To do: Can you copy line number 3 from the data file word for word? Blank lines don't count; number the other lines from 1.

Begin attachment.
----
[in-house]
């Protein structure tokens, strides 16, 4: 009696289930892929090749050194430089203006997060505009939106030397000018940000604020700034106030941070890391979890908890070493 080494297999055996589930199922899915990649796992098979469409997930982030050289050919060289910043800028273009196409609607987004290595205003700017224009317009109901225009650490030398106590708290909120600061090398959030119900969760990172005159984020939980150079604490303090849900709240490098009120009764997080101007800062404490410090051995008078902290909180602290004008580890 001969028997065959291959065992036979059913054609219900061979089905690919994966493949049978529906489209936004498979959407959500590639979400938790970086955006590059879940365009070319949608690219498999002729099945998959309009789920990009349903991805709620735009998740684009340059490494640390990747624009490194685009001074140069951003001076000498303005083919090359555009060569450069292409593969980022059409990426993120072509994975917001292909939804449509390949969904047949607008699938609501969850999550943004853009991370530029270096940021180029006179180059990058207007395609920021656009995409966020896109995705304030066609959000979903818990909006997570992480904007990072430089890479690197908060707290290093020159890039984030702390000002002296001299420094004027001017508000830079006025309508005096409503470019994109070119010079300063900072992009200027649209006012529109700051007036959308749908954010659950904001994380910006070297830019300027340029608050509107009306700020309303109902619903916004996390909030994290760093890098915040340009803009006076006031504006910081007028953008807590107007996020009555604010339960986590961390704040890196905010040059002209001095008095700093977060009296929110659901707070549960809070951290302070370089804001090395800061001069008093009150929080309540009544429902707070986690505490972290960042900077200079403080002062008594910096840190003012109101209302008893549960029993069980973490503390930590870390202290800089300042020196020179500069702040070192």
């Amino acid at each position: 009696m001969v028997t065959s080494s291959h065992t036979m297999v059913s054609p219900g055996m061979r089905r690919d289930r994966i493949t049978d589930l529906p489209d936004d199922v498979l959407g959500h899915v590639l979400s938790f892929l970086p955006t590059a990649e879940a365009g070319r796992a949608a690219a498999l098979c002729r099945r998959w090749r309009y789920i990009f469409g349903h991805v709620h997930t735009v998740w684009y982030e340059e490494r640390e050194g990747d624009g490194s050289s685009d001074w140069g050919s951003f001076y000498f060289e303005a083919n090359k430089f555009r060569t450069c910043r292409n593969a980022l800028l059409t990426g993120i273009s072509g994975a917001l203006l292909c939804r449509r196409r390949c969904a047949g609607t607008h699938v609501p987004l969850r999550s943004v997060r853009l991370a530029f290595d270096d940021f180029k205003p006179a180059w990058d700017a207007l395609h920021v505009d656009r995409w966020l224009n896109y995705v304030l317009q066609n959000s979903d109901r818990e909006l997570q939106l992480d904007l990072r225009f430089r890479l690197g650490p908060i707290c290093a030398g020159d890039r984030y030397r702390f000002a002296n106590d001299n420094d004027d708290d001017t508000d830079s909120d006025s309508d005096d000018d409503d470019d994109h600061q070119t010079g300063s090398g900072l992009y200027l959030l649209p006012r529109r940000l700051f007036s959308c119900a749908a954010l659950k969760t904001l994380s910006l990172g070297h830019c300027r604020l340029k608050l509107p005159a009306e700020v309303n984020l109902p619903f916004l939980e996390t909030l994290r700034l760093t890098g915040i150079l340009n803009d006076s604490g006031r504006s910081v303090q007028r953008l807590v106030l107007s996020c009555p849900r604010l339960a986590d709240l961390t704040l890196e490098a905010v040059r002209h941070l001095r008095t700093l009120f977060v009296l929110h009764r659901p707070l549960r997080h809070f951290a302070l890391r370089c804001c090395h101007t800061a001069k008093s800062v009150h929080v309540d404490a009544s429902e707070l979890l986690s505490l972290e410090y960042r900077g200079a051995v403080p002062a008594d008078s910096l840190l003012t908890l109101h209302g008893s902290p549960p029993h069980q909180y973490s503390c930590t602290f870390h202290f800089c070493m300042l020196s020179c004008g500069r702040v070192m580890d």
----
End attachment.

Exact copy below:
């Amino acid at each position: 009696m001969v028997t065959s080494s291959h065992t036979m297999v059913s054609p219900g055996m061979r089905r690919d289930r994966i493949t049978d589930l529906p489209d936004d199922v498979l959407g959500h899915v590639l979400s938790f892929l970086p955006t590059a990649e879940a365009g070319r796992a949608a690219a498999l098979c002729r099945r998959w090749r309009y789920i990009f469409g349903h991805v709620h997930t735009v998740w684009y982030e340059e490494r640390e050194g990747d624009g490194s050289s685009d001074w140069g050919s951003f001076y000498f060289e303005a083919n090359k430089f555009r060569t450069c910043r292409n593969a980022l800028l059409t990426g993120i273009s072509g994975a917001l203006l292909c939804r449509r196409r390949c969904a047949g609607t607008h699938v609501p987004l969850r999550s943004v997060r853009l991370a530029f290595d270096d940021f180029k205003p006179a180059w990058d700017a207007l395609h920021v505009d656009r995409w966020l224009n896109y995705v304030l317009q066609n959000s979903d109901r818990e909006l997570q939106l992480d904007l990072r225009f430089r890479l690197g650490p908060i707290c290093a030398g020159d890039r984030y030397r702390f000002a002296n106590d001299n420094d004027d708290d001017t508000d830079s909120d006025s309508d005096d000018d409503d470019d994109h600061q070119t010079g300063s090398g900072l992009y200027l959030l649209p006012r529109r940000l700051f007036s959308c119900a749908a954010l659950k969760t904001l994380s910006l990172g070297h830019c300027r604020l340029k608050l509107p005159a009306e700020v309303n984020l109902p619903f916004l939980e996390t909030l994290r700034l760093t890098g915040i150079l340009n803009d006076s604490g006031r504006s910081v303090q007028r953008l807590v106030l107007s996020c009555p849900r604010l339960a986590d709240l961390t704040l890196e490098a905010v040059r002209h941070l001095r008095t700093l009120f977060v009296l929110h009764r659901p707070l549960r997080h809070f951290a302070l890391r370089c804001c090395h101007t800061a001069k008093s800062v009150h929080v309540d404490a009544s429902e707070l979890l986690s505490l972290e410090y960042r900077g200079a051995v403080p002062a008594d008078s910096l840190l003012t908890l109101h209302g008893s902290p549960p029993h069980q909180y973490s503390c930590t602290f870390h202290f800089c070493m300042l020196s020179c004008g500069r702040v070192m580890d």